Oral HPV Awareness Campaign: Part 2

Currently about 72% of all OPCs (Oropharyngeal Cancers) are the results of an oncogenic HPV infection—and very few of these cancers are found in the front of the mouth. HPV-Oral Pharyngeal Cancer (HPV-OPC) develops at the deep base of the tongue or behind of the curtains of the tonsillar pillars. Sadly, there is no effective screening method for early cancer detection.

While we fumble with the words to say and the warnings to issue, we are literally watching the HPV epidemic unfold before our very eyes. HPV related cancers have replaced smoking and alcohol related oral cancers by a long shot. The CDC states that HPV oral infection is increasing 30% a year with 50% of all new cases occurring in 15-24 year olds, effecting males more than females. Looking at oral HPV 16 alone, the prevalence is six times more in men than in women (1.7 mil men and 270,000 women). And for reasons we don’t yet understand, the HPV-OPC rates for men are twice that of women. The American Society of Clinical Oncologists warns that by 2020 the US will have more middle age, non-smoking men with HPV-OPC than all women with HPV cervical cancer.

“Why would you want to know you were infected?” That’s a question posed by one of my local ENT doctors. He said, “Even if I know someone has persistent HPV-16, what am I going to do differently? Nothing!” I responded, “Really? First, I can strongly recommend that my HPV-infected patients opt for a year of clean living—meaning good sleep, a whole foods diet, hydration, refraining from smoking (of any kind), refraining from heavy alcohol/drugs, losing weight (if overweight/obese) and avoiding undue stress.” His reply, “Okay…that’s actually a very good point.”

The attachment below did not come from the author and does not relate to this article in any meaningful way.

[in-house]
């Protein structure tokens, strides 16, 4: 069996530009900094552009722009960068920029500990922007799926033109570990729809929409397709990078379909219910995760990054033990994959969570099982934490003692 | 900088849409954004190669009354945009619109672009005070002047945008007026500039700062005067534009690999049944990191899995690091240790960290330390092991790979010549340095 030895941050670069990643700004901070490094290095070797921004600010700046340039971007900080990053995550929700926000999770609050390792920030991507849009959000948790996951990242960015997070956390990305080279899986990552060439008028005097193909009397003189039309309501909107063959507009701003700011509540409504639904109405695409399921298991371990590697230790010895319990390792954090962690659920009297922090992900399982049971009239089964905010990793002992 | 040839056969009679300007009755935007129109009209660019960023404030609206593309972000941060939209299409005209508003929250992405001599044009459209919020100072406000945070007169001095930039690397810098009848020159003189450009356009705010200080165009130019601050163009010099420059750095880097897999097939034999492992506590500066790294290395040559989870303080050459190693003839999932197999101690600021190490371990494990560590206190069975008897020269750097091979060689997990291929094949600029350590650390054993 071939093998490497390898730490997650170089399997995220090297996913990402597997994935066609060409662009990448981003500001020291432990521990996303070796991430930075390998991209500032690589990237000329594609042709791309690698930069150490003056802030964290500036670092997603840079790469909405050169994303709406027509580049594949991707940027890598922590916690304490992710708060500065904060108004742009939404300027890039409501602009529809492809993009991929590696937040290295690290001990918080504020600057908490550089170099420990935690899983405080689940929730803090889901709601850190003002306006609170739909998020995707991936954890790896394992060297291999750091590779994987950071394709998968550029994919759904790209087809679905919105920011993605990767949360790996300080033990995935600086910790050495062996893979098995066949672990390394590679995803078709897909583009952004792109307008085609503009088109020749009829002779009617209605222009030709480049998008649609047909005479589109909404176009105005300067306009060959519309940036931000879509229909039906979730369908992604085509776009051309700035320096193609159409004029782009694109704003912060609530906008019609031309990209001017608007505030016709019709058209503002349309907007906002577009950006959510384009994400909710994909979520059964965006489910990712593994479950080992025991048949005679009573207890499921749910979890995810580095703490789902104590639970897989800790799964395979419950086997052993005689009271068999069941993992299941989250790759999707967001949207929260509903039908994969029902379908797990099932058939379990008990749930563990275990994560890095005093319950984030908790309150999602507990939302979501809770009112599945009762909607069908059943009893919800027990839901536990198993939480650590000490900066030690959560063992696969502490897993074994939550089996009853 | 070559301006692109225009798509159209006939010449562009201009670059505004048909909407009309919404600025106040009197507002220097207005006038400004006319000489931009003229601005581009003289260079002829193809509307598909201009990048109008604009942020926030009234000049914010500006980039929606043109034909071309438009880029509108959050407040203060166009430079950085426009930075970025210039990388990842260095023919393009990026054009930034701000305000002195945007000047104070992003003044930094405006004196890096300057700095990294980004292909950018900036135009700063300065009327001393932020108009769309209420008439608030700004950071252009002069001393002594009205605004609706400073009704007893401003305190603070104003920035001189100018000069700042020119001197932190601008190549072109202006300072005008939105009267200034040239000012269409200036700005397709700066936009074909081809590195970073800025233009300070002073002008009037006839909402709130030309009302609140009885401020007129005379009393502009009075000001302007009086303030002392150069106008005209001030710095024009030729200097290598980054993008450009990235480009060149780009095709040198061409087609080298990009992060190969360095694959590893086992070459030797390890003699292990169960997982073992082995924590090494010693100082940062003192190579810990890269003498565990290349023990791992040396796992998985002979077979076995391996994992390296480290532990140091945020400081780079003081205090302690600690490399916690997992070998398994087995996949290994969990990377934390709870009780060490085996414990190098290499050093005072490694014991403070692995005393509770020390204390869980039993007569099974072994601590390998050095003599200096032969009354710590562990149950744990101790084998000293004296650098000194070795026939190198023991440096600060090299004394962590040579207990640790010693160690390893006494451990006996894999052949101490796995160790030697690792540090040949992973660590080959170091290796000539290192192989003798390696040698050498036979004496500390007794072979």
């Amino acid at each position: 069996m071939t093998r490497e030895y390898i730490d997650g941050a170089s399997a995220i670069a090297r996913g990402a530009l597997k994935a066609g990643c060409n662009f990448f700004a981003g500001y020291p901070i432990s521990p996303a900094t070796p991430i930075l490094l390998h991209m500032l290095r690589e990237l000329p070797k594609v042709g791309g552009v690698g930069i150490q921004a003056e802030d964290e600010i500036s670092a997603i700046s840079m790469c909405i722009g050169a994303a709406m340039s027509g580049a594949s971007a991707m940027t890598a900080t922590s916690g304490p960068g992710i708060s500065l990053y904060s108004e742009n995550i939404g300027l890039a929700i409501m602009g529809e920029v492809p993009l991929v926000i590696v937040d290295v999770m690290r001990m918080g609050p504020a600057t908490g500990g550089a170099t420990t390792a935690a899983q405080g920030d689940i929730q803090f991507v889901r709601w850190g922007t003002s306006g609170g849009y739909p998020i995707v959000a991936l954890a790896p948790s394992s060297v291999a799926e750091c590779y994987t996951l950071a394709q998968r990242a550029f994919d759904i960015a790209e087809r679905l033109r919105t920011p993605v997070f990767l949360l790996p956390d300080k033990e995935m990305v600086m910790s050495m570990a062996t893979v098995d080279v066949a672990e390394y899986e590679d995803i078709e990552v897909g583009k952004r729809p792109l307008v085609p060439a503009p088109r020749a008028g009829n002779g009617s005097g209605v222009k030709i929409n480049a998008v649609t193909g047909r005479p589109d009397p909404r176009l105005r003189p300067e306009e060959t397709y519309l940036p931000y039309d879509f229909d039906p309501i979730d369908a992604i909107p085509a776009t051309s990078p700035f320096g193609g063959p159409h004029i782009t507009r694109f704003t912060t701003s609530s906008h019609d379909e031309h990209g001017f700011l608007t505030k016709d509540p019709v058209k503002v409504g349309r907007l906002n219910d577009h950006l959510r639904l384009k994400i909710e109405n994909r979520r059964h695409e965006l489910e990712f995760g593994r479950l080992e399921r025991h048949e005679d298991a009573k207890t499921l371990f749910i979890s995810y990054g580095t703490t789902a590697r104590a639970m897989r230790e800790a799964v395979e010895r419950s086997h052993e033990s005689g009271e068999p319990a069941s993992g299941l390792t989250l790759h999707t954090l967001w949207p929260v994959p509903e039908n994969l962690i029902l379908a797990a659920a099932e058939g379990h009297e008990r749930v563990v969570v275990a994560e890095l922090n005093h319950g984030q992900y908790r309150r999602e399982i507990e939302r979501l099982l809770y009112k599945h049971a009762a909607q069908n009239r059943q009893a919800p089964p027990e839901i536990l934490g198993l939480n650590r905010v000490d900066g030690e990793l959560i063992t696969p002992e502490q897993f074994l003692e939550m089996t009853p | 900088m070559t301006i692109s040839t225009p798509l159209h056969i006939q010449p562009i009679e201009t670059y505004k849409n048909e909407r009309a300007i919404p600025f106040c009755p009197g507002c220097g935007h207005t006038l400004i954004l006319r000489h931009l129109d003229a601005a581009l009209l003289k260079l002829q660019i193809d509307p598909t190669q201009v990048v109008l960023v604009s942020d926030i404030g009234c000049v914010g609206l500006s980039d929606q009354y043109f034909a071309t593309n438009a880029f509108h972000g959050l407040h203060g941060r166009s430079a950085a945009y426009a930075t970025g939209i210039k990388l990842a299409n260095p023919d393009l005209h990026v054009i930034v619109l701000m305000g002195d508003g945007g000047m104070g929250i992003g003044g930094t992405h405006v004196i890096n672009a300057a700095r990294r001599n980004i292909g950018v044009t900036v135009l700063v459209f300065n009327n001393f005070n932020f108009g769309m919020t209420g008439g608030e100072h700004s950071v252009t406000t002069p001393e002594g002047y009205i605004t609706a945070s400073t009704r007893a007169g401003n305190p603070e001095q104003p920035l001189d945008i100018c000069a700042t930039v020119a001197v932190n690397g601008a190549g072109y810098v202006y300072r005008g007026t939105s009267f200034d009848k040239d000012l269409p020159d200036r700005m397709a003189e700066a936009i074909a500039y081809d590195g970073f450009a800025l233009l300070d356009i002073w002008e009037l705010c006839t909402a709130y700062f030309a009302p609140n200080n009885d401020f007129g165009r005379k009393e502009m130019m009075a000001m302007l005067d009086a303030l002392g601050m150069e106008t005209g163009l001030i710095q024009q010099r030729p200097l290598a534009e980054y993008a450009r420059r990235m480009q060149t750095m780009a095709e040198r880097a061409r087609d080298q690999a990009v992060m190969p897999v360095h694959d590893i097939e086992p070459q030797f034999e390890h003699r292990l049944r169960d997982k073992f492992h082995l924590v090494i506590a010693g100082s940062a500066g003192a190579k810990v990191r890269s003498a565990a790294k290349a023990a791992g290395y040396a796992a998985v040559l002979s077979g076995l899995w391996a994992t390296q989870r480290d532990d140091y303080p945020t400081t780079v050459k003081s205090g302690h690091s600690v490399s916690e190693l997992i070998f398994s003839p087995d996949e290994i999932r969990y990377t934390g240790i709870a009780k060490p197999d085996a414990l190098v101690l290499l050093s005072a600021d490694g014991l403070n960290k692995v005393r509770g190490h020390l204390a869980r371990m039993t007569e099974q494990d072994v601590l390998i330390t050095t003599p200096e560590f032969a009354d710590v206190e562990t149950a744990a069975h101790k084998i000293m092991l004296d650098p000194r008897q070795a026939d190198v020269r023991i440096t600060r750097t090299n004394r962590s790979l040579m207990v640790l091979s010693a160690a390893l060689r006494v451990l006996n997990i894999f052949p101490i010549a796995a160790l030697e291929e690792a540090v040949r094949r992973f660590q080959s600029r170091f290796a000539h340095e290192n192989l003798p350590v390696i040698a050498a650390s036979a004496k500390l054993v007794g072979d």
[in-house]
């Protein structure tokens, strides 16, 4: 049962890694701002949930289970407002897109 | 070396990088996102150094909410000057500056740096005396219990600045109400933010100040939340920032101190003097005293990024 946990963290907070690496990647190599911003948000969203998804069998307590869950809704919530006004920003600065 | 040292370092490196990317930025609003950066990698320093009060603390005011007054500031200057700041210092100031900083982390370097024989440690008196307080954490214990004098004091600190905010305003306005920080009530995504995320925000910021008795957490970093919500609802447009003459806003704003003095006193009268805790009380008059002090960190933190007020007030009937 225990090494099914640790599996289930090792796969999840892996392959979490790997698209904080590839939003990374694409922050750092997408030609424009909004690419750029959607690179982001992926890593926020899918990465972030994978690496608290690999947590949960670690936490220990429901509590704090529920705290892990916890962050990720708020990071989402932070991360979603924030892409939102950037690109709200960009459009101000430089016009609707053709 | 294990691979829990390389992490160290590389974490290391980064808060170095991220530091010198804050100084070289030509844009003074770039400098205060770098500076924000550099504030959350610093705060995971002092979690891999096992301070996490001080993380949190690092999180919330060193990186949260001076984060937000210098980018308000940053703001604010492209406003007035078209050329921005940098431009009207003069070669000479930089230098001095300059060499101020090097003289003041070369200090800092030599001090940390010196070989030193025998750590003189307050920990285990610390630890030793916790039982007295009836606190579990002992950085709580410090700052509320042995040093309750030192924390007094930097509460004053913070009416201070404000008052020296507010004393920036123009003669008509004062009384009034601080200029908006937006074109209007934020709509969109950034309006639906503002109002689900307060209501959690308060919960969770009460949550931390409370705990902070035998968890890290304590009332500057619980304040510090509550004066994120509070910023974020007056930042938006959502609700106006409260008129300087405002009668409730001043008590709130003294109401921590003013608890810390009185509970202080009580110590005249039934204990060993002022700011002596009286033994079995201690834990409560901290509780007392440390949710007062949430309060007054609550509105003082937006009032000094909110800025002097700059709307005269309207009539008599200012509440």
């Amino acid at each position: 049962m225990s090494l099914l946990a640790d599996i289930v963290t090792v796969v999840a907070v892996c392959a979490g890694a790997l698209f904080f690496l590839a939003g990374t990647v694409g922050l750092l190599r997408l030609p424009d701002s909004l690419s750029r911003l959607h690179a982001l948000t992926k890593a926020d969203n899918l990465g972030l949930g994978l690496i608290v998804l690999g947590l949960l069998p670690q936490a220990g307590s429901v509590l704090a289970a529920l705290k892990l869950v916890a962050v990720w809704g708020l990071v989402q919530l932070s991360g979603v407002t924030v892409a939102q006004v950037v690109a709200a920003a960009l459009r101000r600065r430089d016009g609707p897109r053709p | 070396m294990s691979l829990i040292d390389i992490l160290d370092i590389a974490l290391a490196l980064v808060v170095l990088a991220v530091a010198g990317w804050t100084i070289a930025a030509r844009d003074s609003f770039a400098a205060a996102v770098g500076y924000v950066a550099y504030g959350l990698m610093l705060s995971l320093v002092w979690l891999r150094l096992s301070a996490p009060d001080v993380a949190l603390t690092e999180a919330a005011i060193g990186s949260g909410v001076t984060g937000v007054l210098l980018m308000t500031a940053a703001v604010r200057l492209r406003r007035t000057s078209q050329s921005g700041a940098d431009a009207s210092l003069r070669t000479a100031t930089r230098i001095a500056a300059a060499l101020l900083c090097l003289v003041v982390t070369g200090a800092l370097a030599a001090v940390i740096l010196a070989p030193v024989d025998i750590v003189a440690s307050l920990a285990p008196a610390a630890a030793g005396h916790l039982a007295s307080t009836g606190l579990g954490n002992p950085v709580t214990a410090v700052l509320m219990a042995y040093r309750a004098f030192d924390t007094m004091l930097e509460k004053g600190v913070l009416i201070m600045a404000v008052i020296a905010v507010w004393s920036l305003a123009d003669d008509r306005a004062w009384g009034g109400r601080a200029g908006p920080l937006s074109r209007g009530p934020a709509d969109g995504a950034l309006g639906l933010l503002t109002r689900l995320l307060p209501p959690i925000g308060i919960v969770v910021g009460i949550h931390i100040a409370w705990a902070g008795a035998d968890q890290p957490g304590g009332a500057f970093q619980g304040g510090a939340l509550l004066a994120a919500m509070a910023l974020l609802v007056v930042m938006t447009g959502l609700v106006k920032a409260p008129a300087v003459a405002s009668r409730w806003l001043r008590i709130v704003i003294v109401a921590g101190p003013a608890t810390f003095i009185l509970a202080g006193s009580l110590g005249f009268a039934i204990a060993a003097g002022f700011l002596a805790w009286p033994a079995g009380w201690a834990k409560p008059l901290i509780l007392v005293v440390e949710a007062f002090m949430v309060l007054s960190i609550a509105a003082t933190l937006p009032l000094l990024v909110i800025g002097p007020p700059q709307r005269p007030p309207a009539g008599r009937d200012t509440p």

I continued with “Plus, as they await test results for the most common STD, they might just reconsider their high risk behaviors—like multiple sexual partners.” “Well…that’s another good point”, he confessed.

In addition, I said “And if I was the one harboring a high risk HPV infection, I’d be paying close attention to early signs and symptoms. I might even opt for an elective scope on a somewhat regular basis…just to look for the presence of small lesions. It’s kind of like the frequency with which a colonoscopy is recommended for high risk patents who regularly develop polyps.” He then agreed that in “high risk patients” (meaning one with multiple sexual partners or in this case a positive HPV test) there may be a call for prophylactic examination. The flexible fiber-optic scope (about 4mm diameter by 18 inches) can be inserted in the nose, right in the ENTs office where he/she might take a good look at the base of the tongue, tonsils, tonsillar pillars and throat.

I can envision a time—perhaps in the next few years—when the media campaigns enlighten the public about HPV cancer highlights oral and pharyngeal cancer, not just cervical cancer. I can picture dental offices administering HPV vaccination series. Furthermore, I foresee a time when salivary testing will be considered standard of care for all dental offices.

Meanwhile the clock is ticking! In the area of HPV related OPC, we need to be aggressive. I urge you to start your own awareness campaign. Talk about the cause. Push for vaccination. And by all means, encourage your patients to collect a saliva sample. This is just one more way that saliva testing saves lives! Thank you OralDNA® Labs!

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Susan Maples DDS